it remains unclear as how collaboration may change firms' behaviors in
project execution and impact the overall project performance in time and
cost. Utilizing a novel model that integrates the economic theory of
teamwork with project management specifics, we study incentives and
strategic behaviors of firms under the popular loss-sharing partnership.
For a typical project network with both parallel and sequential tasks where
each firm faces a time-cost trade-off, we reveal an inherent conflict of
interests between individual firms and the project. Depending on the cost
and network structures, we discover explicit forms of externality in the
content of project operations, such as, the Prisoners' Dilemma in project
execution, the Supplier's Dilemma, and the Coauthors' Dilemma. These
dilemmas reveal how individual firms can be driven by selfish motives to
deliberately delay tasks against the best interest of the project and
exactly how collaboration can deteriorate project performance. As a remedy,
we suggest a new ``fair-sharing" partnership and prove its
effectiveness in handling the externalities in collaborative projects.
Trial Supply Management
Motivation: Clinical trial supply management offers a substantial
opportunity to cut costs and improve efficiency as the cost of clinical
supplies could account for 20 per cent or more of a company’s R&D
spending. The opportunity lies in the fact that companies typically manage
clinical trials as projects, and set up the trials without considering
supply chain issues. However, the project and supply decisions are tightly
coupled; for instance, globalisation improves significantly project metrics
(for example, patient recruitment), but imposes a huge challenge on supply
metrics (cost and drug availability). Thus, integrating clinical trial
project decisions (country and site selection, protocol design) with supply
decisions (inventory levels, logistics network) offers a significant
opportunity for companies to do more with less.
We wrote a
case study, “CTR
Clinical Research – Clinical Trial Supply Management”, to understand some of the key issues in
clinical trial supply chains.
conducted an empirical study, “Contract Development and Manufacturing Costs During Clinical
Development of A New Drug”, to estimate the financial impact of supplies on clinical trials by
collecting data from companies‘ SEC filings.
3. We present
various mathematical models to help firms streamline their clinical supply
operations, such as production planning and inventory management, and
integrate with their clinical project operations.
· Case Study: “CTR Clinical Research – Clinical Trial Supply
Story: James Collins is a project manager at SPRI Pharmaceuticals Inc.
supervising clinical trials. One of the current clinical trials under his
supervision is on the experimental medicine SPRINT-HC for treating
Hepatitis C. The clinical trial commenced on Oct. 1st 2009, and now it has
been six months into the study. A third party company CTR-PHONE,
a subsidiary of CTR Clinical Research, tracks and manages drug inventory
for this trial.
the beginning of this clinical trial, James has received a number of
complaints from the research sites, while some said that CTR-PHONE sent
shipments quantities that overwhelm their storage space, others said that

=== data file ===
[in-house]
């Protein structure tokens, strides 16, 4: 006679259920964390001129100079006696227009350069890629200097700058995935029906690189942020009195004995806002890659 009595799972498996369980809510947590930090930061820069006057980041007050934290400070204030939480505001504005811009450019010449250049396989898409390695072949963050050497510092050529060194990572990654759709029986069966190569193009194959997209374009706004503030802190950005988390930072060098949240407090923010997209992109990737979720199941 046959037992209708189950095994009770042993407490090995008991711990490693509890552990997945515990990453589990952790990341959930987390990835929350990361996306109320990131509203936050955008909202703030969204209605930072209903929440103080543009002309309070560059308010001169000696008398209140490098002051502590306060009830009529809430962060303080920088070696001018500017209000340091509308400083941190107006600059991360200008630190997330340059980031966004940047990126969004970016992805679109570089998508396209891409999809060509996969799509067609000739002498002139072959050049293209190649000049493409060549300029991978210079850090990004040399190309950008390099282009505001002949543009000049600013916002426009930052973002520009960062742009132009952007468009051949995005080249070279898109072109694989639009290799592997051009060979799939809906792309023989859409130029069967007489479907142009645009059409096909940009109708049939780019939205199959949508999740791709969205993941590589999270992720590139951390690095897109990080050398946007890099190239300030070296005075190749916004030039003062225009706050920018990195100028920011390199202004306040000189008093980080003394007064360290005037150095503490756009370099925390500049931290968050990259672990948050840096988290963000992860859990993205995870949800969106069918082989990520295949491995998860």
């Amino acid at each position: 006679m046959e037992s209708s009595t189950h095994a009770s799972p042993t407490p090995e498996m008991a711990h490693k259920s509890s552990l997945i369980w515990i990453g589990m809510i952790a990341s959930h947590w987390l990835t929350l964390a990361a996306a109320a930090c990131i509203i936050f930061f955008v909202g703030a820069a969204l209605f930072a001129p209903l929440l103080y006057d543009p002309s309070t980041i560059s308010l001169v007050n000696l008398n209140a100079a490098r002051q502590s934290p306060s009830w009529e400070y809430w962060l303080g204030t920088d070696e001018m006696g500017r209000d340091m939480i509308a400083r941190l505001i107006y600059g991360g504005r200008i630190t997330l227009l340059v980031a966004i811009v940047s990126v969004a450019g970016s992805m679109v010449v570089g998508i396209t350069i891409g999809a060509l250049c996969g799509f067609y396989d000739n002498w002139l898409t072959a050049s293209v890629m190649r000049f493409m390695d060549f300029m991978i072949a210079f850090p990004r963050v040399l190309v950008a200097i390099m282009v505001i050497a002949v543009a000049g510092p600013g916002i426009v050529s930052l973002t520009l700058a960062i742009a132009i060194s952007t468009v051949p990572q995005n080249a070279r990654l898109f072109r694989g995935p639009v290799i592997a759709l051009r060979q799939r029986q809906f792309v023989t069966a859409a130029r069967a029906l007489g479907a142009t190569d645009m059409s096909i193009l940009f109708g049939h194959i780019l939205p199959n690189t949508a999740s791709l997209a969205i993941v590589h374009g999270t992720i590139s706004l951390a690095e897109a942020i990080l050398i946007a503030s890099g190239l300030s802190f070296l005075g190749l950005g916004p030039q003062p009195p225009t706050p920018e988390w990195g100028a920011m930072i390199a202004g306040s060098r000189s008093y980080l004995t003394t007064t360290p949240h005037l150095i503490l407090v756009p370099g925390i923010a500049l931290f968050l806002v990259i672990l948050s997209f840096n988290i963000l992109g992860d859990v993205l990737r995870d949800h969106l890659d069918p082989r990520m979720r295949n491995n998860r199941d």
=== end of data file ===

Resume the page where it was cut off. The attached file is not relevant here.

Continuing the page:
CTR-PHONE is not supplying enough medicine. Insufficient inventory at
research sites is of great concern to James as it risks slowing down
patient recruitment and invalidating the trial. However, too much inventory
at the sites risks leftover at the end of the trial and thus a waste of
precious materials. James notices that similar complaints are filed in
other clinical trials that he and his colleagues supervised. He wonders
what can be done to eliminate these problems encountered by CTR-PHONE.
Empirical Study – Fleischhacker, A.,
Y. Zhao (2013). “Contract Development and
Manufacturing Costs DuringClinical Development of A
Working Paper. Rutgers Business School.
Clinical trial supply is an area often ignored by pharmaceutical and
bio-tech companies partially due to a lack of understanding of its
financial impact. Through a study of several
firms’ expenditures on clinical supply and manufacturing activities, we
estimate the magnitude of R&D budgets devoted to these activities. In
these examples, roughly 30% - 40% of clinical trial spending is
attributable to supplying the investigational drugs and developing the
Analytical Modeling 1 – Fleischhacker,
A., A. Ninh, Y. Zhao (2012). “Positioning Inventory in Clinical Trial
Supply Chains.” To appear in Production and Operations Management.
Abstract: As a
result of slow patient recruitment and high patient costs in the United
States, clinical trials are increasingly going global. While recruitment
efforts benefit from a larger global footprint, the supply chain has to
work harder at getting the right drug supply, to the right place, at the
right time. Certain clinical trial supply chains, especially those
supplying biologics, have a combination of unique attributes that have yet
to be addressed by existing supply chain models. These attributes include a
fixed patient horizon, an inflexible supply process, a unique set of
service-level requirements, and an inability to transfer drug supplies
among testing sites. In this paper, we provide a new class of multi-echelon
inventory models to address these unique aspects. The resulting mathematical
program is a nonlinear integer programming problem with chance constraints.
Despite this complexity, we develop a solution method that transforms the
original formulation into a linear integer equivalent. By analyzing special
cases and numerically studying a hypothetical real-life example, we develop
novel insights into inventory positioning in clinical trial supply chains.
We also study the impact of site network on the supply chain cost and the
trade-off between inventory overage and the expected recruitment time.
· Analytical Modeling 2 – Fleischhacker,
A., Y. Zhao (2011). “The Dynamic